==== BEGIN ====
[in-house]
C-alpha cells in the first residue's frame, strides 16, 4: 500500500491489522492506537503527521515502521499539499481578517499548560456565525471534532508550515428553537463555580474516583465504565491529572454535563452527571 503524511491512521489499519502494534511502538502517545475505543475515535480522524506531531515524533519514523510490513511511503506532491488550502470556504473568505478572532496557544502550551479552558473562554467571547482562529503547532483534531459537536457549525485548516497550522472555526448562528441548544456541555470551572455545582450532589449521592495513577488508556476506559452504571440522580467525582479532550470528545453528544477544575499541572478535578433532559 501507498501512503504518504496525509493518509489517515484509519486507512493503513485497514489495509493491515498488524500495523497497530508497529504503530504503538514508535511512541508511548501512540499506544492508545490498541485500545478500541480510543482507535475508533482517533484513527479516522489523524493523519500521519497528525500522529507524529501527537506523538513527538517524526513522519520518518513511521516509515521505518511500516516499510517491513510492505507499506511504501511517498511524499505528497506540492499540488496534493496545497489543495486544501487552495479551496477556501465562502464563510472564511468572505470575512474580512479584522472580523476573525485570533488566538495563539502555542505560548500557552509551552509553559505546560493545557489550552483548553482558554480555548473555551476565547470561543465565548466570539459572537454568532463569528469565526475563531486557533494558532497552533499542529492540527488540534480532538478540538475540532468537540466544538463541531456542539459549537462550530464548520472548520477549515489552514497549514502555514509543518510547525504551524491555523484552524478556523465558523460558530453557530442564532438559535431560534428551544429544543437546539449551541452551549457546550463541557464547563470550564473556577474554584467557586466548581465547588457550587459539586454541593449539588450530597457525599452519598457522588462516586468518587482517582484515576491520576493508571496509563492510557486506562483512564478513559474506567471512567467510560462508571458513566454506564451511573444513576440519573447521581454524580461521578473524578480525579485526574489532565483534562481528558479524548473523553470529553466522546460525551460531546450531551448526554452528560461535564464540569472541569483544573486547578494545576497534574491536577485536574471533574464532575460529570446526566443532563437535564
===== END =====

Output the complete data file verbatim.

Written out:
[in-house]
C-alpha cells in the first residue's frame, strides 16, 4: 500500500491489522492506537503527521515502521499539499481578517499548560456565525471534532508550515428553537463555580474516583465504565491529572454535563452527571 503524511491512521489499519502494534511502538502517545475505543475515535480522524506531531515524533519514523510490513511511503506532491488550502470556504473568505478572532496557544502550551479552558473562554467571547482562529503547532483534531459537536457549525485548516497550522472555526448562528441548544456541555470551572455545582450532589449521592495513577488508556476506559452504571440522580467525582479532550470528545453528544477544575499541572478535578433532559 501507498501512503504518504496525509493518509489517515484509519486507512493503513485497514489495509493491515498488524500495523497497530508497529504503530504503538514508535511512541508511548501512540499506544492508545490498541485500545478500541480510543482507535475508533482517533484513527479516522489523524493523519500521519497528525500522529507524529501527537506523538513527538517524526513522519520518518513511521516509515521505518511500516516499510517491513510492505507499506511504501511517498511524499505528497506540492499540488496534493496545497489543495486544501487552495479551496477556501465562502464563510472564511468572505470575512474580512479584522472580523476573525485570533488566538495563539502555542505560548500557552509551552509553559505546560493545557489550552483548553482558554480555548473555551476565547470561543465565548466570539459572537454568532463569528469565526475563531486557533494558532497552533499542529492540527488540534480532538478540538475540532468537540466544538463541531456542539459549537462550530464548520472548520477549515489552514497549514502555514509543518510547525504551524491555523484552524478556523465558523460558530453557530442564532438559535431560534428551544429544543437546539449551541452551549457546550463541557464547563470550564473556577474554584467557586466548581465547588457550587459539586454541593449539588450530597457525599452519598457522588462516586468518587482517582484515576491520576493508571496509563492510557486506562483512564478513559474506567471512567467510560462508571458513566454506564451511573444513576440519573447521581454524580461521578473524578480525579485526574489532565483534562481528558479524548473523553470529553466522546460525551460531546450531551448526554452528560461535564464540569472541569483544573486547578494545576497534574491536577485536574471533574464532575460529570446526566443532563437535564